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3 of 3 people found the following review helpful
5.0 out of 5 stars This is the story I've been waiting for my entire life.
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Quick Review (TL;DR)
These books are great. Expansive well described settings and extremely complex and detailed characters. You'll find yourself loving character you hated in a previous books and feeling compassion for psychopathic torturers.
Nothing happens the way you think it'll happen and no one you want to live lives. Everyone dies except for...
Published 5 months ago by Andres Consumer

versus
3.0 out of 5 stars Hellooooo, Jordan syndrome.....
Martin writes well enough, but I am afraid he has come down with Jordan syndrome. (...) The overtones of sexism are still there, whether intentional or not; and few of his characters make any progress or growth. In particular, the way he treats Sansa seriously irritates me; I actually have to wonder if she's a stand-in for someone he doesn't like. It's not the fact...
Published on March 21 2004 by debeehr


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3 of 3 people found the following review helpful
5.0 out of 5 stars This is the story I've been waiting for my entire life., July 18 2014
By 
Andres Consumer (Canada) - See all my reviews
(TOP 100 REVIEWER)   
This review is from: A Storm of Swords: A Song of Ice and Fire: Book Three (Hardcover)
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Quick Review (TL;DR)
These books are great. Expansive well described settings and extremely complex and detailed characters. You'll find yourself loving character you hated in a previous books and feeling compassion for psychopathic torturers.
Nothing happens the way you think it'll happen and no one you want to live lives. Everyone dies except for the ones you expect to.
I would highly recommend reading this series as long as you don't mind waiting 1-2 decades as the following books are released.
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Full-er Review:

--If you want to support a story you enjoy and get the entire series at the same time you should buy this. --

All my life I've been waiting for something like this story. Every time I watched a movie where the good guy had some kind of distress or trouble and the bad guy seemed ahead, I still always knew who would win. As I am sure you all did. (granted this applies more to shows/movies than to books)

Every time a fairy tale ending occurred with the action hero walking into the sunset with his girl, I got tired. Every. Single. Time.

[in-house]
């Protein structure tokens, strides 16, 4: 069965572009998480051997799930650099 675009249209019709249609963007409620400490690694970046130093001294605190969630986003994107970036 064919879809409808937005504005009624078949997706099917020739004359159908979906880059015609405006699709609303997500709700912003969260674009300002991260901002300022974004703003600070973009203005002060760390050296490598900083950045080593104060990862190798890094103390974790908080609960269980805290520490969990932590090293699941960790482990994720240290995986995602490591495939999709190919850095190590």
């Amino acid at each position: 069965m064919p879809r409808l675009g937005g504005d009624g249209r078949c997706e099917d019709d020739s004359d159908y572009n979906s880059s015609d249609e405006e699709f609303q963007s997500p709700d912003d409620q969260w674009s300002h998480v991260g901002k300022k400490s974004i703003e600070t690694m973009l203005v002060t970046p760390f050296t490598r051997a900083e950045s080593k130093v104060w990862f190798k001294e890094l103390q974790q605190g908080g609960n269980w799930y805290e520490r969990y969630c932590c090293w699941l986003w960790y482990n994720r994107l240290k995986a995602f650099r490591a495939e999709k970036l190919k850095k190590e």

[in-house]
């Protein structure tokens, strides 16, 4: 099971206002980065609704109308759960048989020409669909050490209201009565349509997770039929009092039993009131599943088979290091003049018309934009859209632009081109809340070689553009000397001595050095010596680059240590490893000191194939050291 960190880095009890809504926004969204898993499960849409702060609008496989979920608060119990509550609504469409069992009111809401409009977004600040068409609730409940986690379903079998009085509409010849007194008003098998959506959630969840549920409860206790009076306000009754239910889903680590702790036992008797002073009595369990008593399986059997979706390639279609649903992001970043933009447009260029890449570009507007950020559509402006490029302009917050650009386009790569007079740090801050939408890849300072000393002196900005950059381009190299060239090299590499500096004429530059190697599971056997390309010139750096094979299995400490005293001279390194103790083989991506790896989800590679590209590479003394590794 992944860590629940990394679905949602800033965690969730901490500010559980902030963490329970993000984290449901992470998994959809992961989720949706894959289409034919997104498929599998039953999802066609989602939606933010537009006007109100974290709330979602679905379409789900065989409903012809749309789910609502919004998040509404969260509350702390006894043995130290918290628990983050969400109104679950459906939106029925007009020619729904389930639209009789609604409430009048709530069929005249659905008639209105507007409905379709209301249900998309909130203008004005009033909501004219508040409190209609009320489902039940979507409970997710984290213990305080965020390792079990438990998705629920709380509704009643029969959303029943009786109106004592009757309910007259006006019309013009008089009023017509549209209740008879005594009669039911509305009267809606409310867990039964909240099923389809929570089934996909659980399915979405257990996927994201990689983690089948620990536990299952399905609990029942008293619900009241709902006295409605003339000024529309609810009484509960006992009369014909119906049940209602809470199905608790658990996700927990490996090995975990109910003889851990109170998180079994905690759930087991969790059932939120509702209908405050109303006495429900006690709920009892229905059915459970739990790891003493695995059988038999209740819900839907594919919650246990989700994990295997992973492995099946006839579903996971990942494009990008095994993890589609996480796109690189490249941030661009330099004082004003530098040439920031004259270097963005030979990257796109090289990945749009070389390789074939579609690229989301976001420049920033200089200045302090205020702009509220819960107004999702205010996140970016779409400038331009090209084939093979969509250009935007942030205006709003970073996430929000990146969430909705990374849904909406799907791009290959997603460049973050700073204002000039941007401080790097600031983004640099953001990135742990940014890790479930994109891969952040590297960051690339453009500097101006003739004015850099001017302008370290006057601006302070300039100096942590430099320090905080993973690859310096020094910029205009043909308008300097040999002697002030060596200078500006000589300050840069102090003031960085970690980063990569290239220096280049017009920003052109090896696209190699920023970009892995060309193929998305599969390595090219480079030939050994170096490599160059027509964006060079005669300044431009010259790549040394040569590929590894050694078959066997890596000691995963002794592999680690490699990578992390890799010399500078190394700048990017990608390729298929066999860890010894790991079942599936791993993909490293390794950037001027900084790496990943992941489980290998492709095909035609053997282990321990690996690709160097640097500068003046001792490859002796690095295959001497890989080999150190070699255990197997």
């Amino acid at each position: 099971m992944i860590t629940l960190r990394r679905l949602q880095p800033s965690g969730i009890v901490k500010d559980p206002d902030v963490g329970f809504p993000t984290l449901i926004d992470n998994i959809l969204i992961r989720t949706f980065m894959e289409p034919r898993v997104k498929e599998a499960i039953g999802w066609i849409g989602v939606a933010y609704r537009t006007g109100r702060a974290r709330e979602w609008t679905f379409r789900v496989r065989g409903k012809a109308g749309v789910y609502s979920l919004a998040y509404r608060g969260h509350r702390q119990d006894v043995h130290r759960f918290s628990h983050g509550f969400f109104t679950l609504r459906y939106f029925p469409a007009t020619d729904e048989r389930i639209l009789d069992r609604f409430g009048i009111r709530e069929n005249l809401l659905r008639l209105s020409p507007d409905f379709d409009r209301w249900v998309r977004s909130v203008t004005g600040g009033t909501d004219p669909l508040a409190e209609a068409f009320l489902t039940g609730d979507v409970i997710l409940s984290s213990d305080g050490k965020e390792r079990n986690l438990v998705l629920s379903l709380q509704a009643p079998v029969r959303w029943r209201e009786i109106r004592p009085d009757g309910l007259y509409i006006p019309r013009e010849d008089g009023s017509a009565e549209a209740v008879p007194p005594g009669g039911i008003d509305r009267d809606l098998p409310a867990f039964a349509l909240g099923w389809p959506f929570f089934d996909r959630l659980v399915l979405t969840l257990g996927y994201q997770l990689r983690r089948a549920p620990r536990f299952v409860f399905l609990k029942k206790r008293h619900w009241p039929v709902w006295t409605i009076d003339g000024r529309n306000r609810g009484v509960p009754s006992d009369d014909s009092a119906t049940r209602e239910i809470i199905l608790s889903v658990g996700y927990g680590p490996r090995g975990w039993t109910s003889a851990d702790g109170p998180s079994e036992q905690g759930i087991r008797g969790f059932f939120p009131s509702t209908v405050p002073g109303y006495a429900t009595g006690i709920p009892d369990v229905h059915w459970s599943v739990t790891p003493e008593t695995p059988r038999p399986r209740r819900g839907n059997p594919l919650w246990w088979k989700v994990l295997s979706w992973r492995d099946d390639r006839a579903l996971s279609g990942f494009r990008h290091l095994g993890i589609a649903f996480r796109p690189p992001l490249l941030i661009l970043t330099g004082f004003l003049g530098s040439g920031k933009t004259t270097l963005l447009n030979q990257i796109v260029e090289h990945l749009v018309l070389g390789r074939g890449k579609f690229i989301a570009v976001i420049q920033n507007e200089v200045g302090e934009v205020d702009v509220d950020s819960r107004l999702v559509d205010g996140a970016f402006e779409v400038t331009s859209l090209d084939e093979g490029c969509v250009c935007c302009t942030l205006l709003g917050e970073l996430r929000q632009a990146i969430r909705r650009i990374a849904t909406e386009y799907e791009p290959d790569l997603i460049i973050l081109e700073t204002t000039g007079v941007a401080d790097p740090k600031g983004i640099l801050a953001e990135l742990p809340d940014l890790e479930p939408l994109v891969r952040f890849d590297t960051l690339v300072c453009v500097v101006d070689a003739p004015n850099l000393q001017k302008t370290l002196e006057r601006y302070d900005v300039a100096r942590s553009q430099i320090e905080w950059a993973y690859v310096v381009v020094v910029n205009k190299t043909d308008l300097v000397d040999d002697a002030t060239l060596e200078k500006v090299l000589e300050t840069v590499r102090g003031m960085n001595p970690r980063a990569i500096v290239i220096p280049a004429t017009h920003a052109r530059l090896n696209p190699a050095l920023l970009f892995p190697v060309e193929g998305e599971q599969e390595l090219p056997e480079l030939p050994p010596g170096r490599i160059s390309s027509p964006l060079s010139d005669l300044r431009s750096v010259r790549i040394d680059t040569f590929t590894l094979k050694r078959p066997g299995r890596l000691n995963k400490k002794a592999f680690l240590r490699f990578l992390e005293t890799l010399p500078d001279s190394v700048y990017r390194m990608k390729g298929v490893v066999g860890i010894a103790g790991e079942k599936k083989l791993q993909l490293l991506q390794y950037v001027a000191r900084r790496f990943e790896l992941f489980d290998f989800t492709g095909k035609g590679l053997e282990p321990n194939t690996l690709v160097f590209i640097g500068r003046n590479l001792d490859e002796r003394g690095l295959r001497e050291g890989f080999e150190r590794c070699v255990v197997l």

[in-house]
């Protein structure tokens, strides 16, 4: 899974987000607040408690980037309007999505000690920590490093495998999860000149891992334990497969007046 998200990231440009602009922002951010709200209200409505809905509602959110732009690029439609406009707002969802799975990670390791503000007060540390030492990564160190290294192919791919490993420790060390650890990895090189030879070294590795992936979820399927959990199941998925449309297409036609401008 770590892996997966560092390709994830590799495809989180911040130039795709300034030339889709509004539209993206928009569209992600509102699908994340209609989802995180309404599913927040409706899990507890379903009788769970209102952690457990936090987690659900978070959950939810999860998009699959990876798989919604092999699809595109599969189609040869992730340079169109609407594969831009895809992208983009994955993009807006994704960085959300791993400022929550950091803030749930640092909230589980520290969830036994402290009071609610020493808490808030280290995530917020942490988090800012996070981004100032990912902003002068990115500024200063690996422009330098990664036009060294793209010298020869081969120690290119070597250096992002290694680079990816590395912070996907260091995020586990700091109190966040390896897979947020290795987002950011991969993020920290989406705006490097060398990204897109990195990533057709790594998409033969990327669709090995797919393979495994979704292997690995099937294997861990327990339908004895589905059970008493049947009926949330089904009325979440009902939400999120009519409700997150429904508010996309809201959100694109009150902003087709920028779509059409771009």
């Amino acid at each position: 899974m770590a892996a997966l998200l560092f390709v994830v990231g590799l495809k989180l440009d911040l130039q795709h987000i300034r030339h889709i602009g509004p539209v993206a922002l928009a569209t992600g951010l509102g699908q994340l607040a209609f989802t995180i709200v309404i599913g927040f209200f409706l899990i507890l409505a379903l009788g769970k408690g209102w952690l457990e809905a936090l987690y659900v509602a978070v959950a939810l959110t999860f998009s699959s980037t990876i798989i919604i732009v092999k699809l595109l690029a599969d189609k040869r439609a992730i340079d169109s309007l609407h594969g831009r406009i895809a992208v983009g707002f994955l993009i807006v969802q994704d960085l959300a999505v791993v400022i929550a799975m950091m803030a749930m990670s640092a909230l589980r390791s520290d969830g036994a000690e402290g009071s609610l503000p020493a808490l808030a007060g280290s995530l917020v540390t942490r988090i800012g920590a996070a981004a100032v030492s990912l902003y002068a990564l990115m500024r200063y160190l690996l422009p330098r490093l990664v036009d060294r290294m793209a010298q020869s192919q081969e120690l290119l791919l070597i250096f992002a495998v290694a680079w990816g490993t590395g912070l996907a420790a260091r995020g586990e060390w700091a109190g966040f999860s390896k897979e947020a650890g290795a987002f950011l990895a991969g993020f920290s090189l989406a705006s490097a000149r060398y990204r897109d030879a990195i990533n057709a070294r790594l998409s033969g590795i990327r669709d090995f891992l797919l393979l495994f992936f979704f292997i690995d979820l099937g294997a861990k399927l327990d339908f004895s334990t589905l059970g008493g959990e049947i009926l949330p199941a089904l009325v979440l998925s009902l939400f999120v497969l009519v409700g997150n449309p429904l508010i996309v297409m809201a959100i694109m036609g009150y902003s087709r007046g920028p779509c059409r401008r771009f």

Good guy wins, bad guy loses/gets away and everyone is happily ever after. Sure there are some exceptions, but not really. Either everyone dies at the end or some other trope occurs. But the bad guy never wins over. Not at the end. Like some horribly boring, predictable formula.

This is the show I've been waiting for. Everything you think will happen doesn't happen. Or it does and then does a complete 180. No predictability at all. I absolutely love it.
You hate the character who paralyzes kids and then you grow to like them and empathize with their flaws as they grow into their character.

Your [favourite] characters die and others live, but you never know which or how they'll do it. Your most hated character become your most loved characters and then they also die. Or maybe not. Maybe they become hated again.

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This is the story after the happily ever after. The story of the brave warrior who becomes king but is unable to rule, he doesn't know how. Of course he doesn't, he's a boy who knows how to fight, why would he be equipped to rule a kingdom?
This is the story after the king marries a famous beauty.
They're not happy 20 years later, they resent each other and each grows to hate the other more and more. The king drinks and has his way with whore while the queen does the same with her brother.

They are human. They do not live happily ever after. The nice honourable man dies, children die, the scheming betrayer lives. In fact he thrives.
This is the story for those who want to know what happens after the "... and they lived happily ever after". Love, loss, anger, hatred, life and death. No linear storyline with predictable outcomes. No more of that.

If any of that sounds appealing to you then read the books, watch the show, immerse yourself in this world and watch what happens when people have to go through life with real problems and real consequences.